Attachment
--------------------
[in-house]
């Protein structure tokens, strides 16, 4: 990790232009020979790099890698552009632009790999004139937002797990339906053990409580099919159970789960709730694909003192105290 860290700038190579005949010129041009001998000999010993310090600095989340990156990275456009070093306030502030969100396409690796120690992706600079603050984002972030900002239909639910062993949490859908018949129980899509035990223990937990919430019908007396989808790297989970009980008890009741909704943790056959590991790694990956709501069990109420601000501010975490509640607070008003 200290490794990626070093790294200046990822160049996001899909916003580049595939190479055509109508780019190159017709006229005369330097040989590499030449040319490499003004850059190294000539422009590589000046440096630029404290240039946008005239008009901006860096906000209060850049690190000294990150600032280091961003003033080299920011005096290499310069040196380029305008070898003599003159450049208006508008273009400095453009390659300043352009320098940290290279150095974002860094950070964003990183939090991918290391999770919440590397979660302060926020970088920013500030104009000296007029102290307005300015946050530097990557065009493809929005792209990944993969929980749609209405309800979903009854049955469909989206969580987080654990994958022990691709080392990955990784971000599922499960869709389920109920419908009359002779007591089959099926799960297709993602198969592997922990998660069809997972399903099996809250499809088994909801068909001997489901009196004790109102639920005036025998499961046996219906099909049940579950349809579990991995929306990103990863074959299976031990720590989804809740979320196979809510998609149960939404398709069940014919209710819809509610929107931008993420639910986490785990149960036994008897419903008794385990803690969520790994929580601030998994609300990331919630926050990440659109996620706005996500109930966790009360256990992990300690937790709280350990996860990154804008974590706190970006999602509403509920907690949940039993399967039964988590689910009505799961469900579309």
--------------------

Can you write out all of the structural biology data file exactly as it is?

[in-house]
């Protein structure tokens, strides 16, 4: 990790232009020979790099890698552009632009790999004139937002797990339906053990409580099919159970789960709730694909003192105290 860290700038190579005949010129041009001998000999010993310090600095989340990156990275456009070093306030502030969100396409690796120690992706600079603050984002972030900002239909639910062993949490859908018949129980899509035990223990937990919430019908007396989808790297989970009980008890009741909704943790056959590991790694990956709501069990109420601000501010975490509640607070008003 200290490794990626070093790294200046990822160049996001899909916003580049595939190479055509109508780019190159017709006229005369330097040989590499030449040319490499003004850059190294000539422009590589000046440096630029404290240039946008005239008009901006860096906000209060850049690190000294990150600032280091961003003033080299920011005096290499310069040196380029305008070898003599003159450049208006508008273009400095453009390659300043352009320098940290290279150095974002860094950070964003990183939090991918290391999770919440590397979660302060926020970088920013500030104009000296007029102290307005300015946050530097990557065009493809929005792209990944993969929980749609209405309800979903009854049955469909989206969580987080654990994958022990691709080392990955990784971000599922499960869709389920109920419908009359002779007591089959099926799960297709993602198969592997922990998660069809997972399903099996809250499809088994909801068909001997489901009196004790109102639920005036025998499961046996219906099909049940579950349809579990991995929306990103990863074959299976031990720590989804809740979320196979809510998609149960939404398709069940014919209710819809509610929107931008993420639910986490785990149960036994008897419903008794385990803690969520790994929580601030998994609300990331919630926050990440659109996620706005996500109930966790009360256990992990300690937790709280350990996860990154804008974590706190970006999602509403509920907690949940039993399967039964988590689910009505799961469900579309």